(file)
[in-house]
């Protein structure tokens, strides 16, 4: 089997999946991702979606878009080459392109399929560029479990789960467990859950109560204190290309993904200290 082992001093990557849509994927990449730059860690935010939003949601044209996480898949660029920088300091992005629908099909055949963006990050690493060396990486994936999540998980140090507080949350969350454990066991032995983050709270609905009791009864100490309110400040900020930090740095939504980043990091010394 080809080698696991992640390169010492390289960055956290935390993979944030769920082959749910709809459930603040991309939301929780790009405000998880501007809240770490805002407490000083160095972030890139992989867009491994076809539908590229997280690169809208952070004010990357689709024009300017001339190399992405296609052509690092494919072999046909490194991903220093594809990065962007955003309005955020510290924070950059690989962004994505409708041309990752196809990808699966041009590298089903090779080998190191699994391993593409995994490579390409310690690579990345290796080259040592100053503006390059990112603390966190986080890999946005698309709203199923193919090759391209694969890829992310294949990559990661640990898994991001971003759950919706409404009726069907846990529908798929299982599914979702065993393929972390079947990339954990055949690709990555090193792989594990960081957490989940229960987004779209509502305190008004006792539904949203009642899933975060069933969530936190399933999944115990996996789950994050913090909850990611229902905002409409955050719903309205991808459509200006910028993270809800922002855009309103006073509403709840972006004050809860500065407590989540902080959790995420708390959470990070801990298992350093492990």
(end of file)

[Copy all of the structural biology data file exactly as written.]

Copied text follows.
[in-house]
């Protein structure tokens, strides 16, 4: 089997999946991702979606878009080459392109399929560029479990789960467990859950109560204190290309993904200290 082992001093990557849509994927990449730059860690935010939003949601044209996480898949660029920088300091992005629908099909055949963006990050690493060396990486994936999540998980140090507080949350969350454990066991032995983050709270609905009791009864100490309110400040900020930090740095939504980043990091010394 080809080698696991992640390169010492390289960055956290935390993979944030769920082959749910709809459930603040991309939301929780790009405000998880501007809240770490805002407490000083160095972030890139992989867009491994076809539908590229997280690169809208952070004010990357689709024009300017001339190399992405296609052509690092494919072999046909490194991903220093594809990065962007955003309005955020510290924070950059690989962004994505409708041309990752196809990808699966041009590298089903090779080998190191699994391993593409995994490579390409310690690579990345290796080259040592100053503006390059990112603390966190986080890999946005698309709203199923193919090759391209694969890829992310294949990559990661640990898994991001971003759950919706409404009726069907846990529908798929299982599914979702065993393929972390079947990339954990055949690709990555090193792989594990960081957490989940229960987004779209509502305190008004006792539904949203009642899933975060069933969530936190399933999944115990996996789950994050913090909850990611229902905002409409955050719903309205991808459509200006910028993270809800922002855009309103006073509403709840972006004050809860500065407590989540902080959790995420708390959470990070801990298992350093492990």